The fisheye and macro lenses are combined, and removing the fisheye lens attachment reveals the macro lens. The macro lens is a handy tool for getting super close to a subject, bringing out intimate details that aren’t easily discernible with the naked eye. The fisheye lens provides users with impressive near-180-degree coverage, which is great for circumstances when you want to capture a large swath of your surrounding environment at once.
The super-wide lens is probably what you’ll use most — as it provides a 120-degree field of view thanks to its 4-element lens. It’s a great way to intake more scenery without being subject to the type of distortion that’s present in the ultra-wide and fisheye lenses. The super-wide lens is also great for offsetting the crop that occurs when switching to video mode on the iPhone, making it a helpful tool for hand-held vloggers.
The remaining two lenses — the ultra-wide and telephoto — make up the “active” portion of the lens set. The ultra-wide is useful for capturing scenery, but its 155-degree field of view gives it more of a fisheye look. The telephoto lens provides users with an additional 2x of optical zoom. When combining the telephoto lens attachment with the telephoto lens on the iPhone, you’ll definitely want to use a tripod to avoid shake, as telephoto OIS is currently an iPhone X exclusive.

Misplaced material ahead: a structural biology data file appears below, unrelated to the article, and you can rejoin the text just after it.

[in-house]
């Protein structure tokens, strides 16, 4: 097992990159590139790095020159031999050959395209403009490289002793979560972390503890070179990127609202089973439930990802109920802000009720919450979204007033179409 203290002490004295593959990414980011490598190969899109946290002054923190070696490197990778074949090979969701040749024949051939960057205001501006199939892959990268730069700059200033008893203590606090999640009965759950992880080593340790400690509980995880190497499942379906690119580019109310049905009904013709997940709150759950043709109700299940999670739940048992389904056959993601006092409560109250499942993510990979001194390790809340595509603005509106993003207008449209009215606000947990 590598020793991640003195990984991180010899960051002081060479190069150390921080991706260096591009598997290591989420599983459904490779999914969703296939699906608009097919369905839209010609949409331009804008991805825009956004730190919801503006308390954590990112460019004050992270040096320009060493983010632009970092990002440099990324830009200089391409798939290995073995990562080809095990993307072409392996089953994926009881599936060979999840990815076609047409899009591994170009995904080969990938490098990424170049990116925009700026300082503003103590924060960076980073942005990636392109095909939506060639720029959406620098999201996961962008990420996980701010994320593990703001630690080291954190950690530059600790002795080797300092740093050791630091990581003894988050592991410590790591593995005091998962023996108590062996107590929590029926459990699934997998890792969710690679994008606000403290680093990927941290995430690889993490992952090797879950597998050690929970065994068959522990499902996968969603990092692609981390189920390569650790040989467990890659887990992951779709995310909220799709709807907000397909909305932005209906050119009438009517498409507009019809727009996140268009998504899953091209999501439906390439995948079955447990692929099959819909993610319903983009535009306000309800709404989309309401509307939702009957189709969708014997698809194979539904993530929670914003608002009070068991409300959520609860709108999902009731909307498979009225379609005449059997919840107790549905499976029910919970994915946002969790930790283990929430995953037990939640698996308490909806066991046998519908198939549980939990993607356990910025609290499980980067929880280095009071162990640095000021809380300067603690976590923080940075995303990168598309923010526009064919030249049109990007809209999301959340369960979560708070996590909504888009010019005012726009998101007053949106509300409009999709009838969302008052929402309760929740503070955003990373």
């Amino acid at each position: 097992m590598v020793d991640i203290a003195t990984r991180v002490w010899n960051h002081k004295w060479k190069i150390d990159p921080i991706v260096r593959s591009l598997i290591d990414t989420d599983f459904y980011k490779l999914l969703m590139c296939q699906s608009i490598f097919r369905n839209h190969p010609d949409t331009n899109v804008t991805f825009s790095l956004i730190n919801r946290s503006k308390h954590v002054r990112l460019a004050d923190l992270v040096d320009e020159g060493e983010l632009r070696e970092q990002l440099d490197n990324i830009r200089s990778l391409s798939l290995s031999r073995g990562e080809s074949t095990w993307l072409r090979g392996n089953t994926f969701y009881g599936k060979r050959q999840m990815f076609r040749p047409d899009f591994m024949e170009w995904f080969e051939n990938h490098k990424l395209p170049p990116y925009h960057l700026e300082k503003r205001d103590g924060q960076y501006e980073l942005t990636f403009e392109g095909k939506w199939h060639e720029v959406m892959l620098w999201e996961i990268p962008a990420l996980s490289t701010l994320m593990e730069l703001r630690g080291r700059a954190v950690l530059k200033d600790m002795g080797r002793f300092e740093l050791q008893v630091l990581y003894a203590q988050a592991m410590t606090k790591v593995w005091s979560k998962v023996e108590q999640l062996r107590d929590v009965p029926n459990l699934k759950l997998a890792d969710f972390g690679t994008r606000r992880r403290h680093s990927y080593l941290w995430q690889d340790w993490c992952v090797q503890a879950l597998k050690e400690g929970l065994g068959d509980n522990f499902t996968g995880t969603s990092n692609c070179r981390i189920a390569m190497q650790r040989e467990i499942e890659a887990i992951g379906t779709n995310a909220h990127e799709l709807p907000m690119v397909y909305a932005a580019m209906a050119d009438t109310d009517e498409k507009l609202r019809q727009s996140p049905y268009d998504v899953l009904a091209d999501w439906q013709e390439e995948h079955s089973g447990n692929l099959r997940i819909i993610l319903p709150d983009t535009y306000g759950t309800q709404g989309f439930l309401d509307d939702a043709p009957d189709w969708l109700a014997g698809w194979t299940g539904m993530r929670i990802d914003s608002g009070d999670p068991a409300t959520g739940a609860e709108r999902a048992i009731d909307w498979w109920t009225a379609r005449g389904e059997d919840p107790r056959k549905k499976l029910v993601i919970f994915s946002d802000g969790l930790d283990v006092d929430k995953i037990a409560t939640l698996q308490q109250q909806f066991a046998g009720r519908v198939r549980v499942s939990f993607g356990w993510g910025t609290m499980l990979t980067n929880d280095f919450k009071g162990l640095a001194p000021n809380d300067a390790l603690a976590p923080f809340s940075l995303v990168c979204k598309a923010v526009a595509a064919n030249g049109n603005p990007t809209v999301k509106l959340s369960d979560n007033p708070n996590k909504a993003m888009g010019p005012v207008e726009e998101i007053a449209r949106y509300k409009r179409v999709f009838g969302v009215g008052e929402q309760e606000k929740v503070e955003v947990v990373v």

Build quality and usage
Most of the components included in the Filmer’s Kit are comprised of plastic. Some parts, such as the lens housings, are made up of dense high quality plastic, which should be able to endure a measure of abuse. Other components, like the Pivot handheld stabilizer, feature less dense plastic that doesn’t feel as nice to the touch, and doesn’t feel like it’ll stand up well to repeated drops.
The lens clip housings are also comprised of plastic, which makes sense considering that they have to be flexible to fit over the iPhone. Each lens features a spring-loaded mechanism that allows it to snap into place on the lens clip housing.
Note that you’ll need to remove each clip when replacing lenses, as the portion of the lens housing that fits over the iPhone’s protruding camera is what is used to secure the lens clip in place. In other words, you can’t just keep the clip housing on the iPhone and swap lenses in and out, you’ll need to first remove the entire housing, swap the lenses, and replace the housing on the iPhone.
It’s also worth noting that the lens clips probably won’t work with most cases. I use a standard thin case on my iPhone 7 Plus, but I was forced to remove it in order to use the Olloclip. Your mileage may vary in this regard, but expect to have to remove your case.
For Plus model iPhones with dual camera modules, users have the option of rotating the lens 180-degrees to attach it to the standard wide angle lens, or to the 2x telephoto lens. Of course, creative needs may differ, but I generally recommend sticking to the wide angle lens, as the telephoto lacks built-in stabilization, and the minimum focusing distance is too great for achieving up close shots with that buttery soft blurry background.